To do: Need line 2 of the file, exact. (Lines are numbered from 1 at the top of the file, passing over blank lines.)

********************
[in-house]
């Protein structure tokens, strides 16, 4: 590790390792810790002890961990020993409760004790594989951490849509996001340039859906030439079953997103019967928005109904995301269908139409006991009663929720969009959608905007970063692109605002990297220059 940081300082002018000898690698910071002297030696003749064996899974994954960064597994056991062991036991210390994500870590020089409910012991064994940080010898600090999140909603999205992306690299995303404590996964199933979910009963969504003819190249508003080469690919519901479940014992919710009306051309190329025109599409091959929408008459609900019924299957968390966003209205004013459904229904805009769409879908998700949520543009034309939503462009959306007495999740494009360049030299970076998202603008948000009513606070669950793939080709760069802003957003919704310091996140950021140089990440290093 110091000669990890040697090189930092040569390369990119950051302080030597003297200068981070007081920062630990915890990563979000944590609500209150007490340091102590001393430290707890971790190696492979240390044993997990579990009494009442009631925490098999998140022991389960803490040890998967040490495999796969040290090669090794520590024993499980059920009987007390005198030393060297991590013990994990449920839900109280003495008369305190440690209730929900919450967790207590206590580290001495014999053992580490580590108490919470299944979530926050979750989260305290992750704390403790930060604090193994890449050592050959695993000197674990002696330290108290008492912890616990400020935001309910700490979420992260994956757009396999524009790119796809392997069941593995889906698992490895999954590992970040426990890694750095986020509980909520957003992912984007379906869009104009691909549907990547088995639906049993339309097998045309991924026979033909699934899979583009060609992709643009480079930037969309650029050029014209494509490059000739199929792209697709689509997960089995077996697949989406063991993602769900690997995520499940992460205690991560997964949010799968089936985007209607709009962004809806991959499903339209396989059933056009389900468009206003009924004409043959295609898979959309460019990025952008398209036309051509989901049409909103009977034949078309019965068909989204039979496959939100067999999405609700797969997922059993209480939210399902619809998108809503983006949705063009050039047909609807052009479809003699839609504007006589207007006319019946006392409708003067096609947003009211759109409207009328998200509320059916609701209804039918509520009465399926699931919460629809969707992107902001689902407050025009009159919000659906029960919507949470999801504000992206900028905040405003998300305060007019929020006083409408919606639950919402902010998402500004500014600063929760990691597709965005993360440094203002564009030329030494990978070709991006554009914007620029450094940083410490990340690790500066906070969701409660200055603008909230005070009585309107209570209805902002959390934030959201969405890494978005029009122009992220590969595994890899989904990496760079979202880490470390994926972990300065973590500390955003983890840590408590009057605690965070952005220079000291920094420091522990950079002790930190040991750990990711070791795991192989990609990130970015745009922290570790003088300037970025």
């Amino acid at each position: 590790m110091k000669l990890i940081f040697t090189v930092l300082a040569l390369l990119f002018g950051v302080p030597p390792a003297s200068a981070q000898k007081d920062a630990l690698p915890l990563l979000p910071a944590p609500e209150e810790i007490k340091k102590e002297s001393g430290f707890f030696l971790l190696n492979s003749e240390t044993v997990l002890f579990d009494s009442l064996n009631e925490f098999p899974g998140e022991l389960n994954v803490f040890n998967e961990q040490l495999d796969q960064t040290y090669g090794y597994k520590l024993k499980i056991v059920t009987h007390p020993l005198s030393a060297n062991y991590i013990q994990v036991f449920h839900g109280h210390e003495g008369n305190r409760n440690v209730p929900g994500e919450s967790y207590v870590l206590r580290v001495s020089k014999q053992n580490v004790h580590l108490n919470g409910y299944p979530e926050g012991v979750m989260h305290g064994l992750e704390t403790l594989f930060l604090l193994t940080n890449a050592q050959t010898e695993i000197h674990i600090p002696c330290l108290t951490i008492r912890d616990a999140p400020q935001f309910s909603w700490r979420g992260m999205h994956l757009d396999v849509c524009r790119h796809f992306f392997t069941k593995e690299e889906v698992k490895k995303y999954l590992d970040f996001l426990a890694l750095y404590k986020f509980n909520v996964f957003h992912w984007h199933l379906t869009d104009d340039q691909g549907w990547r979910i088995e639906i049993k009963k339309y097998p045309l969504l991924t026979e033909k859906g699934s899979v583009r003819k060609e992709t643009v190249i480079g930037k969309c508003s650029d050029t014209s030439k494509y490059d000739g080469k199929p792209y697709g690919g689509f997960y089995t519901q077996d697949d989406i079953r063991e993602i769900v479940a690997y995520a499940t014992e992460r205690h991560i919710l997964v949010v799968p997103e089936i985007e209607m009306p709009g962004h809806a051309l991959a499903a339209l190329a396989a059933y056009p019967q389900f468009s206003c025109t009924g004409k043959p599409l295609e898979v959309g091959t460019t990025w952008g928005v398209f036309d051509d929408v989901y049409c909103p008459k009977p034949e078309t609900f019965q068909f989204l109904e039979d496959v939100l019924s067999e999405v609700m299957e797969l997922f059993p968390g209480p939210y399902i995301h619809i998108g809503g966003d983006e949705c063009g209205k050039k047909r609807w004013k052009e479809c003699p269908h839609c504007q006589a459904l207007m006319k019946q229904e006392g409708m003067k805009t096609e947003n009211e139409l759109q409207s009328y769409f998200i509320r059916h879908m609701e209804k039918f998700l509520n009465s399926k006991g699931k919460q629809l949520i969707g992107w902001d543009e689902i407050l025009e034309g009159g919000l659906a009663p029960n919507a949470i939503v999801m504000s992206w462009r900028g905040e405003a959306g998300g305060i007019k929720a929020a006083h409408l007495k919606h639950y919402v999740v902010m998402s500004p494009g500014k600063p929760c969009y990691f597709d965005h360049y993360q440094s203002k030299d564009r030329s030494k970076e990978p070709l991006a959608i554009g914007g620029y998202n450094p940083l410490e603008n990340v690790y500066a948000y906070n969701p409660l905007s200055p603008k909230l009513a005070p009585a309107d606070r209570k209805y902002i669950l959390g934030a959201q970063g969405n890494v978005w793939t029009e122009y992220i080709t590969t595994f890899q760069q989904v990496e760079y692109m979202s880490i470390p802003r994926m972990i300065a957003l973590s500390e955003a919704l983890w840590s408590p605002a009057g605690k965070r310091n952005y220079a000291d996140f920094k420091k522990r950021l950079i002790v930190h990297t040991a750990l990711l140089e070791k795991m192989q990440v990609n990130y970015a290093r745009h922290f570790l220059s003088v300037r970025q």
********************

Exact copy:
């Protein structure tokens, strides 16, 4: 590790390792810790002890961990020993409760004790594989951490849509996001340039859906030439079953997103019967928005109904995301269908139409006991009663929720969009959608905007970063692109605002990297220059 940081300082002018000898690698910071002297030696003749064996899974994954960064597994056991062991036991210390994500870590020089409910012991064994940080010898600090999140909603999205992306690299995303404590996964199933979910009963969504003819190249508003080469690919519901479940014992919710009306051309190329025109599409091959929408008459609900019924299957968390966003209205004013459904229904805009769409879908998700949520543009034309939503462009959306007495999740494009360049030299970076998202603008948000009513606070669950793939080709760069802003957003919704310091996140950021140089990440290093 110091000669990890040697090189930092040569390369990119950051302080030597003297200068981070007081920062630990915890990563979000944590609500209150007490340091102590001393430290707890971790190696492979240390044993997990579990009494009442009631925490098999998140022991389960803490040890998967040490495999796969040290090669090794520590024993499980059920009987007390005198030393060297991590013990994990449920839900109280003495008369305190440690209730929900919450967790207590206590580290001495014999053992580490580590108490919470299944979530926050979750989260305290992750704390403790930060604090193994890449050592050959695993000197674990002696330290108290008492912890616990400020935001309910700490979420992260994956757009396999524009790119796809392997069941593995889906698992490895999954590992970040426990890694750095986020509980909520957003992912984007379906869009104009691909549907990547088995639906049993339309097998045309991924026979033909699934899979583009060609992709643009480079930037969309650029050029014209494509490059000739199929792209697709689509997960089995077996697949989406063991993602769900690997995520499940992460205690991560997964949010799968089936985007209607709009962004809806991959499903339209396989059933056009389900468009206003009924004409043959295609898979959309460019990025952008398209036309051509989901049409909103009977034949078309019965068909989204039979496959939100067999999405609700797969997922059993209480939210399902619809998108809503983006949705063009050039047909609807052009479809003699839609504007006589207007006319019946006392409708003067096609947003009211759109409207009328998200509320059916609701209804039918509520009465399926699931919460629809969707992107902001689902407050025009009159919000659906029960919507949470999801504000992206900028905040405003998300305060007019929020006083409408919606639950919402902010998402500004500014600063929760990691597709965005993360440094203002564009030329030494990978070709991006554009914007620029450094940083410490990340690790500066906070969701409660200055603008909230005070009585309107209570209805902002959390934030959201969405890494978005029009122009992220590969595994890899989904990496760079979202880490470390994926972990300065973590500390955003983890840590408590009057605690965070952005220079000291920094420091522990950079002790930190040991750990990711070791795991192989990609990130970015745009922290570790003088300037970025």